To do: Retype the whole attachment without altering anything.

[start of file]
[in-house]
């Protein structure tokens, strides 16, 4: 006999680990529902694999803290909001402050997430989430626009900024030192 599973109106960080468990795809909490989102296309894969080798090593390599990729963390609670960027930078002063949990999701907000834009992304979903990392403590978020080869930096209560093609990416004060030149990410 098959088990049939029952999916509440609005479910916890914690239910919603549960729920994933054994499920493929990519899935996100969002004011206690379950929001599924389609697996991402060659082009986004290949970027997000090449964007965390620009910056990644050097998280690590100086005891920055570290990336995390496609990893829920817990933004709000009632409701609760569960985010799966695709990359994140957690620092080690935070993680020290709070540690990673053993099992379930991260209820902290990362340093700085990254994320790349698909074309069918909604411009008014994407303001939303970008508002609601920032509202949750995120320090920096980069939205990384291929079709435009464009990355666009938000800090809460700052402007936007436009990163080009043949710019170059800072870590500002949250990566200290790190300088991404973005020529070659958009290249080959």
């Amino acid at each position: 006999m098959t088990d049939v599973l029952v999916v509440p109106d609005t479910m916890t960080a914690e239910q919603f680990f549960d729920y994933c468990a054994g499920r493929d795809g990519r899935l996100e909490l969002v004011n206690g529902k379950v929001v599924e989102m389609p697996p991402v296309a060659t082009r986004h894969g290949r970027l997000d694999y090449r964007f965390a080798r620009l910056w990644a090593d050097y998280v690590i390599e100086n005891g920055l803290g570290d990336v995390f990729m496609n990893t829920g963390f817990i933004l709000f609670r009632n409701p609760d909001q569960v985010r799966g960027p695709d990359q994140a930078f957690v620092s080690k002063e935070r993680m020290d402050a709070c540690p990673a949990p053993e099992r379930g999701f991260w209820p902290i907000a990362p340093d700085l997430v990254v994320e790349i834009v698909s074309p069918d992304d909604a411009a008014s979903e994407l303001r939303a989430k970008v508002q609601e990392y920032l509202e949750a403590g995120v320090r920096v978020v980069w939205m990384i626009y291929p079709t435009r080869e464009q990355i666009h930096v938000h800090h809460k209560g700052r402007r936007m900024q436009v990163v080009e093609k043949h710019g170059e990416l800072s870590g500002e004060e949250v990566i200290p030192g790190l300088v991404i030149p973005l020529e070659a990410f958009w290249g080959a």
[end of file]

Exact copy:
[in-house]
């Protein structure tokens, strides 16, 4: 006999680990529902694999803290909001402050997430989430626009900024030192 599973109106960080468990795809909490989102296309894969080798090593390599990729963390609670960027930078002063949990999701907000834009992304979903990392403590978020080869930096209560093609990416004060030149990410 098959088990049939029952999916509440609005479910916890914690239910919603549960729920994933054994499920493929990519899935996100969002004011206690379950929001599924389609697996991402060659082009986004290949970027997000090449964007965390620009910056990644050097998280690590100086005891920055570290990336995390496609990893829920817990933004709000009632409701609760569960985010799966695709990359994140957690620092080690935070993680020290709070540690990673053993099992379930991260209820902290990362340093700085990254994320790349698909074309069918909604411009008014994407303001939303970008508002609601920032509202949750995120320090920096980069939205990384291929079709435009464009990355666009938000800090809460700052402007936007436009990163080009043949710019170059800072870590500002949250990566200290790190300088991404973005020529070659958009290249080959």
């Amino acid at each position: 006999m098959t088990d049939v599973l029952v999916v509440p109106d609005t479910m916890t960080a914690e239910q919603f680990f549960d729920y994933c468990a054994g499920r493929d795809g990519r899935l996100e909490l969002v004011n206690g529902k379950v929001v599924e989102m389609p697996p991402v296309a060659t082009r986004h894969g290949r970027l997000d694999y090449r964007f965390a080798r620009l910056w990644a090593d050097y998280v690590i390599e100086n005891g920055l803290g570290d990336v995390f990729m496609n990893t829920g963390f817990i933004l709000f609670r009632n409701p609760d909001q569960v985010r799966g960027p695709d990359q994140a930078f957690v620092s080690k002063e935070r993680m020290d402050a709070c540690p990673a949990p053993e099992r379930g999701f991260w209820p902290i907000a990362p340093d700085l997430v990254v994320e790349i834009v698909s074309p069918d992304d909604a411009a008014s979903e994407l303001r939303a989430k970008v508002q609601e990392y920032l509202e949750a403590g995120v320090r920096v978020v980069w939205m990384i626009y291929p079709t435009r080869e464009q990355i666009h930096v938000h800090h809460k209560g700052r402007r936007m900024q436009v990163v080009e093609k043949h710019g170059e990416l800072s870590g500002e004060e949250v990566i200290p030192g790190l300088v991404i030149p973005l020529e070659a990410f958009w290249g080959a």